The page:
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It's Not Too Late To Vaccinate

The Health Department reminds you that it's not too late to vaccinate against the flu.

January 11, 2007

The North Carolina Division of Public Health is reporting that the state is in the midst of its flu season. Therefore, health officials from the state and Mecklenburg County are reiterating the need for all residents to be vaccinated against influenza (flu) disease.

The North Carolina Division of Public Health is reporting that the state is in the midst of its flu season. Therefore, health officials from the state and Mecklenburg County are reiterating the need for all residents to be vaccinated against influenza (flu) disease.

"There is a misconception that January is too late to get immunized," said Dr.Wynn Mabry, Director of the Mecklenburg County Health Department. "It’s not too late. In fact, if you get immunized now, you can still avoid the worst part of the flu season and protect not only yourself, but also your loved ones as well."

Flu vaccine is still in abundant supply at the Mecklenburg County Health Department. "We are accepting appointments daily as we attempt to vaccinate as many of our county’s residents as possible," said Dr. Mabry.

Getting a flu vaccination is easy. Call the Mecklenburg County Health Department at 704-336-6500 to make an appointment. The cost for the vaccine is $25 and can be paid for by cash, check or charge. The Health Department also accepts Medicare "B" and Medicaid. The vaccine is available at both Health Department locations: 249 Billingsley Road and 2801 Beatties Ford Road.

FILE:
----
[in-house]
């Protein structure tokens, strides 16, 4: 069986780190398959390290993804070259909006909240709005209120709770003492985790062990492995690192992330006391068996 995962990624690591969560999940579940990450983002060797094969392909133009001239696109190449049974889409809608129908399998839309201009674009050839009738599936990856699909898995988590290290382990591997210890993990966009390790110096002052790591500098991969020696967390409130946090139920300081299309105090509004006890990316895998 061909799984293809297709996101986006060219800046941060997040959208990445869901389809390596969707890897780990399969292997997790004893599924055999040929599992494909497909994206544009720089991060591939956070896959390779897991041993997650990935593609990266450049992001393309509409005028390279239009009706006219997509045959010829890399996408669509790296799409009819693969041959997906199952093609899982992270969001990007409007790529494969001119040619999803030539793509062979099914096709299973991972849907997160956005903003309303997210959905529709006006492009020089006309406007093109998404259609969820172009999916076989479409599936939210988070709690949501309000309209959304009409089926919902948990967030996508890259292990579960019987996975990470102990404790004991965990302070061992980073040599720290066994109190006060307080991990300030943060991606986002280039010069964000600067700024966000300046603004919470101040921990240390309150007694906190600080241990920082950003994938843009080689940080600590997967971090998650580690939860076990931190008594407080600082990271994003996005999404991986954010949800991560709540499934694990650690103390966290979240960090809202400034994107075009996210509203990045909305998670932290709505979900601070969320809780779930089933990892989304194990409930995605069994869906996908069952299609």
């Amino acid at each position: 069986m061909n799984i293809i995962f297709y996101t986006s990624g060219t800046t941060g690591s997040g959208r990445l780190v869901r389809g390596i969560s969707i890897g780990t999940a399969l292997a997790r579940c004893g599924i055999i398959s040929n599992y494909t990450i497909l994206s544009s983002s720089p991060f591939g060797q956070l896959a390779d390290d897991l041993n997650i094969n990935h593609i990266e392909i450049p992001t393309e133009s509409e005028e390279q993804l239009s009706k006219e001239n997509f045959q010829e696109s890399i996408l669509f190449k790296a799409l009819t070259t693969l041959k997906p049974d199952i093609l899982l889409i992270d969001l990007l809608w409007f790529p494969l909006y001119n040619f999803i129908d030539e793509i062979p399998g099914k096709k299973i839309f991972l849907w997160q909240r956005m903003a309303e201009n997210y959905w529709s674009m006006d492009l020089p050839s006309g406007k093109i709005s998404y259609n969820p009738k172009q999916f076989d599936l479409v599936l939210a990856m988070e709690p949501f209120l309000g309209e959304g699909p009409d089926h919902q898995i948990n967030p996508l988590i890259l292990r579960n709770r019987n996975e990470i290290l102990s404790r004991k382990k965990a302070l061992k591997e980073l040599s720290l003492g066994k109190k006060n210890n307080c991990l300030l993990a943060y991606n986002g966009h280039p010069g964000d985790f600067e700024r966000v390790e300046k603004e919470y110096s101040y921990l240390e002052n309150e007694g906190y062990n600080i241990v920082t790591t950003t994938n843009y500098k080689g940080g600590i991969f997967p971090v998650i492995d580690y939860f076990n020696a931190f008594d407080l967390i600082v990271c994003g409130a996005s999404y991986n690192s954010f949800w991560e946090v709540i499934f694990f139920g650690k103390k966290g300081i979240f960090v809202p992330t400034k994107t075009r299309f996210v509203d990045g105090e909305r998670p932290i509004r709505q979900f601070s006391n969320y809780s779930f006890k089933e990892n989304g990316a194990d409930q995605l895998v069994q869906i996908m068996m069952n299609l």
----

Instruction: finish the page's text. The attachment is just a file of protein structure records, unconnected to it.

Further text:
North Carolina’s flu season usually peaks in mid-February to March. The state monitors flu activity through a sentinel provider network and a hospital emergency department surveillance system (known as NC DETECT). Eighty health providers across the state report the number of patients who are experiencing influenza-like illness (ILI), which is a fever of at least 100 degrees and cough or sore throat. Additionally, 90 hospitals report daily emergency room visits to the state electronically.

Flu vaccinations are recommended for anyone who wants to decrease the risk of getting influenza. While anyone can get the flu, many groups, including people aged 50 and older, children aged 6 months to 5 years, those with chronic illnesses such as heart, lung, kidney disease and diabetes, and pregnant women are at the highest risk for complications. In addition, those in close contact with these high risk persons, such as health care workers, and healthy household contacts and caregivers, are also at increased risk and should be vaccinated.

Each year in the United States, more than 36,000 people die from seasonal influenza. Please take this opportunity to protect yourself and your family. For more information on fighting influenza and many other health topics, visit www.meckhealth.org .




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